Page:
Halloween is in full swing, with people across the world ordering their costumes and preparing for the annual holiday.
But for some women, Halloween is not just a once-a-year holiday reserved for children. It’s a job.
Ellie, 21, is a professional body painter and social media star from Edinburgh, who has made a career out of Halloween.
“It’s one of my favourite times of the year,” she says. “Halloween gets mad in the makeup world.”
Ellie found fame as a beauty influencer on Instagram, where she creates spellbinding looks which blur the line between beauty and horror.
Ellie’s account had humble beginnings and was originally used to post her Halloween looks before she began painting them all year round.
“I have always been artistic. I studied art and performance at school, and one Halloween I put it all into practice.
“Everyone was going to the Halloween disco as pretty things and I arrived as a horrible creepy clown. That was it really, everyone thought it was quite cool.”
As well as working with brands on Instagram, Ellie also works as a freelance body painter – going to houses and events to turn people into various horror creations.
Ellie says she is often approached by people to produce an array of looks they have seen online or in film, but that ultimately people enjoy their own take on characters.
“The cinema is always a good source of inspiration for people,” she says. “Pennywise from It and Maleficent are very popular this year.
“You do get different ones though. The other day I got asked to do a pretty version of Shrek.”
She says there is a spike in British interest in Halloween due to American influencers online.
“People want more from Halloween because of how they see it online,” she says. “People see it as a chance to be daring and to transform yourself.
“Makeup is evolving so much. Everyone is going bigger and wilder and having more fun with Halloween, and that is partly because of what they see online.”
Perhaps unsurprisingly, Ellie finds Halloween is her busiest time as a body painter in terms of brand deals and her work.
“With my style a lot of companies only notice me at Halloween,” she says. “Which is fine. It’s what I love to do and I’m grateful.”
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“Often the first port of call for beauty inspiration is social media” says Holly Stewart, head of brand for online cosmetics retailer Beauty Bay. “We know that our customers spend hours researching on channels such as Instagram and love to seek inspiration this way.
She notes that in recent years there has been more of a demand for products specifically dedicated to Halloween, to help users achieve the looks they have been seeing online.
“Makeup application is now a pivotal part of creating a Halloween look. Beauty Bay now [offers] specific Halloween ranges from our retailed brands, this can be bundles of looks, for example, a five-minute cat look or single products.”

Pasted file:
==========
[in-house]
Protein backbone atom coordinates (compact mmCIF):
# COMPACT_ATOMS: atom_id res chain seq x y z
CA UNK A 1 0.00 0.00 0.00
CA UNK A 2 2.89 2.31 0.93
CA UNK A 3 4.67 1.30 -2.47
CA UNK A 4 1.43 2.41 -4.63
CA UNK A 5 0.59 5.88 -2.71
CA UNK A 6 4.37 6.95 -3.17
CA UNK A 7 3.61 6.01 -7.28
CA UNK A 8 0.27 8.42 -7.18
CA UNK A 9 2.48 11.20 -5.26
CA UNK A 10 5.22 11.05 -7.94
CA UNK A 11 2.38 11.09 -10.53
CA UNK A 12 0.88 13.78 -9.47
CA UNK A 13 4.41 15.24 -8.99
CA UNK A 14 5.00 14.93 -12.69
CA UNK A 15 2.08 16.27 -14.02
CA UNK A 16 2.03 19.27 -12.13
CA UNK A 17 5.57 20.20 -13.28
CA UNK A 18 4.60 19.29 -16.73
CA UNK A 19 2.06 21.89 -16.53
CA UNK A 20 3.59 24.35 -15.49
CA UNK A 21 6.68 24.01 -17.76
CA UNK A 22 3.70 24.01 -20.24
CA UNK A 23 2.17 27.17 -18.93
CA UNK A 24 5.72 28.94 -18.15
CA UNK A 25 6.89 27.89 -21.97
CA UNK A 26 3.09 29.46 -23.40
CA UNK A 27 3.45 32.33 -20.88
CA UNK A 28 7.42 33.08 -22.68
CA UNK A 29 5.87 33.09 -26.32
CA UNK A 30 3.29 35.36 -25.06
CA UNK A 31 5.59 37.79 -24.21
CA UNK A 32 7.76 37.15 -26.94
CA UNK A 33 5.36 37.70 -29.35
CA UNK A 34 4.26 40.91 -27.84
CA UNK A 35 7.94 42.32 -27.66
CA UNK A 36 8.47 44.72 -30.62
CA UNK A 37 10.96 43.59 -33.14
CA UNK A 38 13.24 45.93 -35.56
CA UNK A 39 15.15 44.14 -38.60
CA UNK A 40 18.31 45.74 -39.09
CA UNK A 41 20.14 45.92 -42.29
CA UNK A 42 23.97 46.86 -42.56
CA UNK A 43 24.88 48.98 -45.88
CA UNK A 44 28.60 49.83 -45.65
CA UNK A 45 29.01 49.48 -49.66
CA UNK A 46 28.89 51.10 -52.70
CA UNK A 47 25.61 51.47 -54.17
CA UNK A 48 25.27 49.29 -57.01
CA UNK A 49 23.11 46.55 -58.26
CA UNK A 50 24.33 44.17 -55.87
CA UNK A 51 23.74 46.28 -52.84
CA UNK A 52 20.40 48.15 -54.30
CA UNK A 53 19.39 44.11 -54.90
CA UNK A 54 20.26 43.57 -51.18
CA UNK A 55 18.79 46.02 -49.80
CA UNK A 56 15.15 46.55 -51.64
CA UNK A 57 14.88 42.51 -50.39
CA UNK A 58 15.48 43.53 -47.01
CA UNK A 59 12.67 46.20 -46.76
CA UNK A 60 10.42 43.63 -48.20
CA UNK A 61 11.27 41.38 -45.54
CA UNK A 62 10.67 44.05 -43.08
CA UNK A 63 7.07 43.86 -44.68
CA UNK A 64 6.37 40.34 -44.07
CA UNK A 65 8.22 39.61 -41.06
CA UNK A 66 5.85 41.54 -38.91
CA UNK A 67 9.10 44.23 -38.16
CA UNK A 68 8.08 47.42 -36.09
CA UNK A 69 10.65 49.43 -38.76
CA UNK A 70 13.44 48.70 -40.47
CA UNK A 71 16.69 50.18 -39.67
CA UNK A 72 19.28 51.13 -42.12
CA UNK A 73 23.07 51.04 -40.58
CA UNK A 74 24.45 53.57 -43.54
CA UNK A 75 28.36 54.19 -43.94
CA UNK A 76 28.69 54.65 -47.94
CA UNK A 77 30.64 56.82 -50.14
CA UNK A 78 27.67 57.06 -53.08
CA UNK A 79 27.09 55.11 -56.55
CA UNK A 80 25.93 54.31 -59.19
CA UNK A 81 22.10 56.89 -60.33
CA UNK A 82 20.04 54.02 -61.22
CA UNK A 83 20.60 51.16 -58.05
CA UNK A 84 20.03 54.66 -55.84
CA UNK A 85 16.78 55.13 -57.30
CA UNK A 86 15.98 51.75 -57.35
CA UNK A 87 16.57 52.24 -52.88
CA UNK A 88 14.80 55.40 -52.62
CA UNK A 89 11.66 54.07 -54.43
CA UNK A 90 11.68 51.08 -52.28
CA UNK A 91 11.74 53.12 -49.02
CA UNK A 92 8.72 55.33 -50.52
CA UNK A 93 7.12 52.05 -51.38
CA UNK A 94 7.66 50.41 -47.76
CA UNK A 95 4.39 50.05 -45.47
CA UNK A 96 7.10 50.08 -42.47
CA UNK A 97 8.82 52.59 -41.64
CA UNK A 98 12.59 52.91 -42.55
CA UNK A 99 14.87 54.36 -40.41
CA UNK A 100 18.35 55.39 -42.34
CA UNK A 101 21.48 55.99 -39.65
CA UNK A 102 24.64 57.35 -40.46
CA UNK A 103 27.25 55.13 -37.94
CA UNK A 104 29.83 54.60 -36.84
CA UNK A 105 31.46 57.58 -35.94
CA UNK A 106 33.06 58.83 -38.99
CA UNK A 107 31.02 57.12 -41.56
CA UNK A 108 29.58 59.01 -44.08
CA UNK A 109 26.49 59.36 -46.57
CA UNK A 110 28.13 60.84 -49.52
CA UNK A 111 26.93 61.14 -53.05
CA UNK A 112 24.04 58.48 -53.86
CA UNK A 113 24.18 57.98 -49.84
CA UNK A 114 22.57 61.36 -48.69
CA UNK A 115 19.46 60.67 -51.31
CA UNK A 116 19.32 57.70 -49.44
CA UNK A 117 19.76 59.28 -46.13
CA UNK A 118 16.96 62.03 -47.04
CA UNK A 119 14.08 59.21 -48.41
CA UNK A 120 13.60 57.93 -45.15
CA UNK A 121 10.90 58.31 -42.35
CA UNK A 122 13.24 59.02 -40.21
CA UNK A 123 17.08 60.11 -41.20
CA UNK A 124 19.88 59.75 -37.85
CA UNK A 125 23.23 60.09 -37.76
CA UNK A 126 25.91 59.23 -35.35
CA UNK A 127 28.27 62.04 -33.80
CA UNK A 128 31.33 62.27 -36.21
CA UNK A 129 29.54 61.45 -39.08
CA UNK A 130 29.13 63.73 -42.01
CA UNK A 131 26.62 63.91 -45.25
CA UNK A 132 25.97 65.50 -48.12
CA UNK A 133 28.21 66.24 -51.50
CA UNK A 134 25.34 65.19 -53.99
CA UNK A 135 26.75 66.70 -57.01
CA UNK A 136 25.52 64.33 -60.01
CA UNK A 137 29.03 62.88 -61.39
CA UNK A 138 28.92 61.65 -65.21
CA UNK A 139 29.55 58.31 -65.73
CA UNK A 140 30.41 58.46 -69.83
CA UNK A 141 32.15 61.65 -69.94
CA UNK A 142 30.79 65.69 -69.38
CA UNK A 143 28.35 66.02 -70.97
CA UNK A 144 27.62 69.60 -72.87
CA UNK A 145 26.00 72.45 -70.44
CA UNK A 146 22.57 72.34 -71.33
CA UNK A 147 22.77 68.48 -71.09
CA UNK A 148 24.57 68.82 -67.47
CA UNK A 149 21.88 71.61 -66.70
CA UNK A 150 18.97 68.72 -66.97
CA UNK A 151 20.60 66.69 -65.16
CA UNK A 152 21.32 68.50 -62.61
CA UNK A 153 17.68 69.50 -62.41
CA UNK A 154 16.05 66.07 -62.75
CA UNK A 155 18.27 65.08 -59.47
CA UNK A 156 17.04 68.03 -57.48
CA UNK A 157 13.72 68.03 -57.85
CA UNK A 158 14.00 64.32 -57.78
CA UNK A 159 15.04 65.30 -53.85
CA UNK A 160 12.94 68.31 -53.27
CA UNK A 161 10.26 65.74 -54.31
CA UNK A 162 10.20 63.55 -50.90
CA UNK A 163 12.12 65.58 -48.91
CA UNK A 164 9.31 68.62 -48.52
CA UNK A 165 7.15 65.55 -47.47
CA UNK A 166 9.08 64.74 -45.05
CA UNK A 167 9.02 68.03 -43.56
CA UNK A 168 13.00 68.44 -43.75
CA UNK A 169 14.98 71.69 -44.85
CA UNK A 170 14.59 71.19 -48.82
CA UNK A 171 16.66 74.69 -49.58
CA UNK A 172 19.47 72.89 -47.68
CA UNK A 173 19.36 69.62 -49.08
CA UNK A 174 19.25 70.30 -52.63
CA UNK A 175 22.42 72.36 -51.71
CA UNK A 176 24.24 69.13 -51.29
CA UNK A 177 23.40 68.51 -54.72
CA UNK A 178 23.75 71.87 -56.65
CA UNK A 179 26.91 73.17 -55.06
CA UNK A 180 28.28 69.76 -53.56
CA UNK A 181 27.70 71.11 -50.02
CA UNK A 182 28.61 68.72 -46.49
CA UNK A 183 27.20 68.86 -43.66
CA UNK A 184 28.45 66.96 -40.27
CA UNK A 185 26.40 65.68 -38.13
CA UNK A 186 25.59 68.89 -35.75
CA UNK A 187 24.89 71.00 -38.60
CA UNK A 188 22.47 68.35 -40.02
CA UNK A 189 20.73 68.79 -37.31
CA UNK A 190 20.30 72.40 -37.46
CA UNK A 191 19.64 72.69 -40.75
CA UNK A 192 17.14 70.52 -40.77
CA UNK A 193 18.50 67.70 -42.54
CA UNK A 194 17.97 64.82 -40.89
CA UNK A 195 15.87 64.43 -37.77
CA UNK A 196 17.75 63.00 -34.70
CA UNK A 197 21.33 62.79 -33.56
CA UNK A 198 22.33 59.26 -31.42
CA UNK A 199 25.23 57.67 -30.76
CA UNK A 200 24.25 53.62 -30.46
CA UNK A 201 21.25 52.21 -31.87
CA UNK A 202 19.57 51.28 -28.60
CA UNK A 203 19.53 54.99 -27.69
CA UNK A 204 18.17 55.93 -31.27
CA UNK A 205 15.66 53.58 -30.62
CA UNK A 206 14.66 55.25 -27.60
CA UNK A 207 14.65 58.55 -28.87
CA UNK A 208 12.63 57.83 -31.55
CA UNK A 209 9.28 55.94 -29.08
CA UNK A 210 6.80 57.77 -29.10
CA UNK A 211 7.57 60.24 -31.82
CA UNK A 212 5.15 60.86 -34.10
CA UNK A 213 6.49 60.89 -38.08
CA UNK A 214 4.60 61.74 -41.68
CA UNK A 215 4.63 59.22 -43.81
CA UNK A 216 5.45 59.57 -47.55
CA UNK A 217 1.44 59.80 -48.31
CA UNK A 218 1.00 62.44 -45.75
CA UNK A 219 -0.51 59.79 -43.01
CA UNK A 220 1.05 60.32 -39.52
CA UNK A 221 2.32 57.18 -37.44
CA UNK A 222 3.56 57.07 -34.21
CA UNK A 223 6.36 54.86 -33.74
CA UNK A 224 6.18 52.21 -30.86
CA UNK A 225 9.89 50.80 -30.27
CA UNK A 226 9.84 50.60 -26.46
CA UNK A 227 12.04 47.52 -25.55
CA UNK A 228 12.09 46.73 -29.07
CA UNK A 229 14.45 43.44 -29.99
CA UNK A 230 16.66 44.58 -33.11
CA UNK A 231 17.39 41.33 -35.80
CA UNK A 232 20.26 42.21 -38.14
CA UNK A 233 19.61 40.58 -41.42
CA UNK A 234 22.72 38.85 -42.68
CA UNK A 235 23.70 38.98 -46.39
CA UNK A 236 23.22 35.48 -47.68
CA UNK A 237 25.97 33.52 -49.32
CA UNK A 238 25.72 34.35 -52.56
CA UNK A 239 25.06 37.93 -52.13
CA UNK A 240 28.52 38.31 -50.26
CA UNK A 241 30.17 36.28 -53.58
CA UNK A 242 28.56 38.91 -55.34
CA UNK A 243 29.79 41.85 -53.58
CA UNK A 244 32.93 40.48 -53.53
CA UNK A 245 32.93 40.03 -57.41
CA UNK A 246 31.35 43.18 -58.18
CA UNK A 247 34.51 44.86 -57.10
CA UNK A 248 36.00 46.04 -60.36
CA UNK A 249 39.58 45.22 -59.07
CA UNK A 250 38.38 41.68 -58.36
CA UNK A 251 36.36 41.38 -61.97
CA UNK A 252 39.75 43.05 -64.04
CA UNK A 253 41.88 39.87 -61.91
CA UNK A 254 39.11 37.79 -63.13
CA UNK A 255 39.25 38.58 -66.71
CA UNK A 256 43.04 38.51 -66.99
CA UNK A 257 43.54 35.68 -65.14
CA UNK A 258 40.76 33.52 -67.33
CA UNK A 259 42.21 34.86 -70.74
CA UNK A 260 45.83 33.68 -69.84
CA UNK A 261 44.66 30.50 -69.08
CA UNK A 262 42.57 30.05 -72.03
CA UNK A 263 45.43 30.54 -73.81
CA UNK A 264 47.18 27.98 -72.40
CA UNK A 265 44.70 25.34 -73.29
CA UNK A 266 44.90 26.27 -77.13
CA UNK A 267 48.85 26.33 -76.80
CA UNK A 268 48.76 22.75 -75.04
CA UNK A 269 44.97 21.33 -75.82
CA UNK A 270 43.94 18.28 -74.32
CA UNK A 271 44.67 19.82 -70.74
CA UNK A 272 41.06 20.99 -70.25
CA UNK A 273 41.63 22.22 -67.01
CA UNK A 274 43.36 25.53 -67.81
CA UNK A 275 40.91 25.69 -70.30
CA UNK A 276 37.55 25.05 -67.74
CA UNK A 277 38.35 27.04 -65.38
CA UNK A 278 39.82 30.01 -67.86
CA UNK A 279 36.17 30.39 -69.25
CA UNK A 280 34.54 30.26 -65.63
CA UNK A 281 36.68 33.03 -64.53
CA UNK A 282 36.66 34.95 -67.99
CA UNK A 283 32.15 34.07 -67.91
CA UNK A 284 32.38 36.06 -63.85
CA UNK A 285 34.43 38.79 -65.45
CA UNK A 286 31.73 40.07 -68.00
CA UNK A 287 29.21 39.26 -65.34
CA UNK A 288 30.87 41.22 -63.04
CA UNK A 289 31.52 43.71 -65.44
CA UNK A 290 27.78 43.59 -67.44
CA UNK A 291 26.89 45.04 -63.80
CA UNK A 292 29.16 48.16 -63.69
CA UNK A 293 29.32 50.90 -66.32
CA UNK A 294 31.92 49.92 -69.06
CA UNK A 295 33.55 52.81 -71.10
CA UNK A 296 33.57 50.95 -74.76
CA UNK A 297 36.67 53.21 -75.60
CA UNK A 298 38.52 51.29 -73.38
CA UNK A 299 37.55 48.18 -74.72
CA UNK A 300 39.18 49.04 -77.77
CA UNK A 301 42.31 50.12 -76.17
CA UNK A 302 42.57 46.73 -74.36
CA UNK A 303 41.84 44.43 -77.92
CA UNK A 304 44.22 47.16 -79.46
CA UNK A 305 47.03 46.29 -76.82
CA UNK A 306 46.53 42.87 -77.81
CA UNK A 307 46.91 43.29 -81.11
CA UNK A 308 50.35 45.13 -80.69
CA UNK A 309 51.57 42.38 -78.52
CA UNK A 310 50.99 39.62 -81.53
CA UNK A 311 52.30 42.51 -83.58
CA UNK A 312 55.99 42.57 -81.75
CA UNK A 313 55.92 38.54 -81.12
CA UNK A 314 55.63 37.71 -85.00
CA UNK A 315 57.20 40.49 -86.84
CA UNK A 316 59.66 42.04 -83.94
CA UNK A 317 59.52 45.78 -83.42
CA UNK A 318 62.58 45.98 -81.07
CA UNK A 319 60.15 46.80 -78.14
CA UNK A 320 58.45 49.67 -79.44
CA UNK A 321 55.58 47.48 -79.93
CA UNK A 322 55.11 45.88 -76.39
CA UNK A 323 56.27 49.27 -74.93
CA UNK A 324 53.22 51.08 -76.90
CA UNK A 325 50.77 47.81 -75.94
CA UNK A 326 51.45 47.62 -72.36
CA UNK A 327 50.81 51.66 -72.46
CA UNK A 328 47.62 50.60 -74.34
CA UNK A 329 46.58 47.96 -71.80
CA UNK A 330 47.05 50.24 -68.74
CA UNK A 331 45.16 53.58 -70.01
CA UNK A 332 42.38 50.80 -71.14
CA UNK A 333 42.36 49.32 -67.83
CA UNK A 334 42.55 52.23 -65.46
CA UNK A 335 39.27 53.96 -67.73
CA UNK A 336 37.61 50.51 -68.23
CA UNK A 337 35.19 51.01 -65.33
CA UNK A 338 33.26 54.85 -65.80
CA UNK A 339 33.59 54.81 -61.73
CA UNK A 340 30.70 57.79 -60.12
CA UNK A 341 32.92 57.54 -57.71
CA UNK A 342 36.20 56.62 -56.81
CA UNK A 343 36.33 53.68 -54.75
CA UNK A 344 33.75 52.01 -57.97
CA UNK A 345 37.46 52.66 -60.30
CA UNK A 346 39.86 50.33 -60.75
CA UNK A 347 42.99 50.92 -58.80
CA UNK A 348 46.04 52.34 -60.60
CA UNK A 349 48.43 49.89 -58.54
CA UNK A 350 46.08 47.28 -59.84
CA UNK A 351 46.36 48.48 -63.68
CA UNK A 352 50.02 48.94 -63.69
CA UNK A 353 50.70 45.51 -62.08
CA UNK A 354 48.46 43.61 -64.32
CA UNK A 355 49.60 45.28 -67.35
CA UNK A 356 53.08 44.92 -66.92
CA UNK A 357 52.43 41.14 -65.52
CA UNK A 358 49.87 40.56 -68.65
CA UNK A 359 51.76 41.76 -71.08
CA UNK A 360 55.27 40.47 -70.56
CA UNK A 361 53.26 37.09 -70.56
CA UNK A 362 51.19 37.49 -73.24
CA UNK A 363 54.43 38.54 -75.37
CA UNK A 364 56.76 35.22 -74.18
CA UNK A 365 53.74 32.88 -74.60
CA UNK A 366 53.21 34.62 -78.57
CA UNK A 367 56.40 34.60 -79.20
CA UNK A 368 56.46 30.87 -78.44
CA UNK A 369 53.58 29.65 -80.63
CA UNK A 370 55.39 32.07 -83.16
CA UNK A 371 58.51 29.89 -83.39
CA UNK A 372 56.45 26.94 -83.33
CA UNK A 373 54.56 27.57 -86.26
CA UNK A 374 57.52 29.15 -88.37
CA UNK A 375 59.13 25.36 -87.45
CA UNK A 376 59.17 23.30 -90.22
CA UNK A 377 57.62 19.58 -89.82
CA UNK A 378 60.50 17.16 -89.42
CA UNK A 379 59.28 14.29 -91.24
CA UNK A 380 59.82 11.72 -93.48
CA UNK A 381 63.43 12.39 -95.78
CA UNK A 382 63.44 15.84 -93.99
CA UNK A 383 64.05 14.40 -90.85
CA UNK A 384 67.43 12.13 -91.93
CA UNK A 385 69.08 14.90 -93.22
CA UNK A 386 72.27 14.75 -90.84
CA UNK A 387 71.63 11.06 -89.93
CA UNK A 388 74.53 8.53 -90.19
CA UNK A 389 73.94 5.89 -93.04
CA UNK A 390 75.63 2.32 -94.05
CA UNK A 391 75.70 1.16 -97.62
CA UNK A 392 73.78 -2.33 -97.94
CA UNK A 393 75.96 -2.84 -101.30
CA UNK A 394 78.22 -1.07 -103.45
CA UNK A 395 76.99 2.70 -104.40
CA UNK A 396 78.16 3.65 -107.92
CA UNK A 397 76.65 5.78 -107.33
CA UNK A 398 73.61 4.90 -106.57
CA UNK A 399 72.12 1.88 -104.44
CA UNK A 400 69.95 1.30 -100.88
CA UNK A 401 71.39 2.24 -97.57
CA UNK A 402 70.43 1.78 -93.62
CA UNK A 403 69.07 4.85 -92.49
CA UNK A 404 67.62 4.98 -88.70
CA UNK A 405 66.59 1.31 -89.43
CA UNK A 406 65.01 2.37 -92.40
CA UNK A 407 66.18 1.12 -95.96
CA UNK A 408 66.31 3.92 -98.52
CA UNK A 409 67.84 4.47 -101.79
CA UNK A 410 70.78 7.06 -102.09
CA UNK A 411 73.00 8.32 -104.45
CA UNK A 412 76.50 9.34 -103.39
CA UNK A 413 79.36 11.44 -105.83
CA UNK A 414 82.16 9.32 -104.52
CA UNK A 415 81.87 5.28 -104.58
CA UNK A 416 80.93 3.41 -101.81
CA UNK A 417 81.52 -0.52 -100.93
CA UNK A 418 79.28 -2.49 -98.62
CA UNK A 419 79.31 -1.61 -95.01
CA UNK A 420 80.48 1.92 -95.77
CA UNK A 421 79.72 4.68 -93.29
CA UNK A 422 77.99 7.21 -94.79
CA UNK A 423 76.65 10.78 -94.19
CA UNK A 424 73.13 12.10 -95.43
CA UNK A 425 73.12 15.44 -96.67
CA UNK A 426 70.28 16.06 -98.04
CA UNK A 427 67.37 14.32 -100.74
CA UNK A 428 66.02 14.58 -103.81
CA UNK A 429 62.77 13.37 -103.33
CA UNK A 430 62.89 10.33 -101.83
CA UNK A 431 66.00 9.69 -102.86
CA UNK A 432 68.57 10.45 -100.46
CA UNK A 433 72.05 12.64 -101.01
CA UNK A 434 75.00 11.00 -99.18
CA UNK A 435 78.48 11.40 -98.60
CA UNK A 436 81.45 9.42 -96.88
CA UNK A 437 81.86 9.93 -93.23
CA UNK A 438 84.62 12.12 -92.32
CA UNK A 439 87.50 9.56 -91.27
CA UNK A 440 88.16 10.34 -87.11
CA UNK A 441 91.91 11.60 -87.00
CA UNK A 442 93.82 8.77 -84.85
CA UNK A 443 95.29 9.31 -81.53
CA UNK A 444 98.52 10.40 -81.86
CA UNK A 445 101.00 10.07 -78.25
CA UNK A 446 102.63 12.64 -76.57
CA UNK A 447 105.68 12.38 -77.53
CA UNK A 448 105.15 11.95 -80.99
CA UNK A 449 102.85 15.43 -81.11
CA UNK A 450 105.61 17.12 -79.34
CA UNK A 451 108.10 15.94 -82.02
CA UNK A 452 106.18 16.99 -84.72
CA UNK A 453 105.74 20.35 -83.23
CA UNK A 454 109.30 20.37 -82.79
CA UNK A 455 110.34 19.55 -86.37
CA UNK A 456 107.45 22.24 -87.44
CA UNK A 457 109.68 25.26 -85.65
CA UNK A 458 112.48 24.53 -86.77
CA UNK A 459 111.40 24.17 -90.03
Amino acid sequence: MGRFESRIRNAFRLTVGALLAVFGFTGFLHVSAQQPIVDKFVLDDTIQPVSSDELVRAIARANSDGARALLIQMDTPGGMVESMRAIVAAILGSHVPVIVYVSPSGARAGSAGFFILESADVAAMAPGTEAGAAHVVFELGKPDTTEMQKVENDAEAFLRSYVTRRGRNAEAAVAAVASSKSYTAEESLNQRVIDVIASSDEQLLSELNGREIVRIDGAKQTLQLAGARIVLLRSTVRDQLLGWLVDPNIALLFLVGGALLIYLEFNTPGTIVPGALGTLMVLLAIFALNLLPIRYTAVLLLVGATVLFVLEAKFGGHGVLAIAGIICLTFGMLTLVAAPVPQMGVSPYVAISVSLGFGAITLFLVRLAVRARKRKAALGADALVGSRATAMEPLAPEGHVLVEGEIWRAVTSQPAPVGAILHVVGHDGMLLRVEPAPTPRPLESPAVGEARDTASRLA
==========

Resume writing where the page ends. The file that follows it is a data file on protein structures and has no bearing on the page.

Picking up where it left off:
Influencers can make money from sponsorship and endorsements from companies selling beauty products. But the most lucrative strategy is to launch and sell their own product lines.
For example, the American YouTube star and body painter Lex Fleming, 26 from Chicago, regularly works with cosmetics brands during the Halloween period and is known for her conceptual and intricate looks.
“The ‘Pumpkin King’ is my first look that really took off,” she says. “It was based on my interpretation of Jack Skellington from the Nightmare Before Christmas.
“I see it all over the internet in various styles and colours now.”
Lex began her YouTube channel seven years ago to showcase her talent and connect with others. She now has 2.7 million subscribers.
“I know what it’s like to be the odd kid,” she says. “YouTube showed me that you are never truly alone.
“To my absolute shock, I’ve grown an online family that all share my weird and creative soul.”
As well as collaborating and endorsing brands, Lex runs her own business selling makeup brushes which she markets as “perfect for beauty or monsters”.
“After gaining an incredible amount of supporters from around the world, I took steps to pursue my dream of my own cosmetic line and cosmetic brushes,” she writes on her website.
“My main goal is to provide the best quality of products to give others the confidence to express themselves on a living, breathing, canvas.”
Lex discovered her love of body painting when she was 14 when she began experimenting with eye-shadow to create looks she used as a form of escapism.
“Bullying was rough for me in high school,” she says. “I was diagnosed with type 1 diabetes.
“I would come home from school and turn myself into different characters and imagine how they might handle this kind of stress in life.
“I may not be a superhero, but I like to believe I can paint a pretty good one.”
Despite her large following, she urges others to embrace their own individuality and not pay too much attention to what’s popular online.
“When I first started on YouTube, many people were open to different and original ideas,” she says. “It seems to be more of a trend to look like one individual online, than it is to embrace your individuality.
“I would love to see a swing of things in the future where people become inspired to be themselves, instead of wanting to change into someone else.”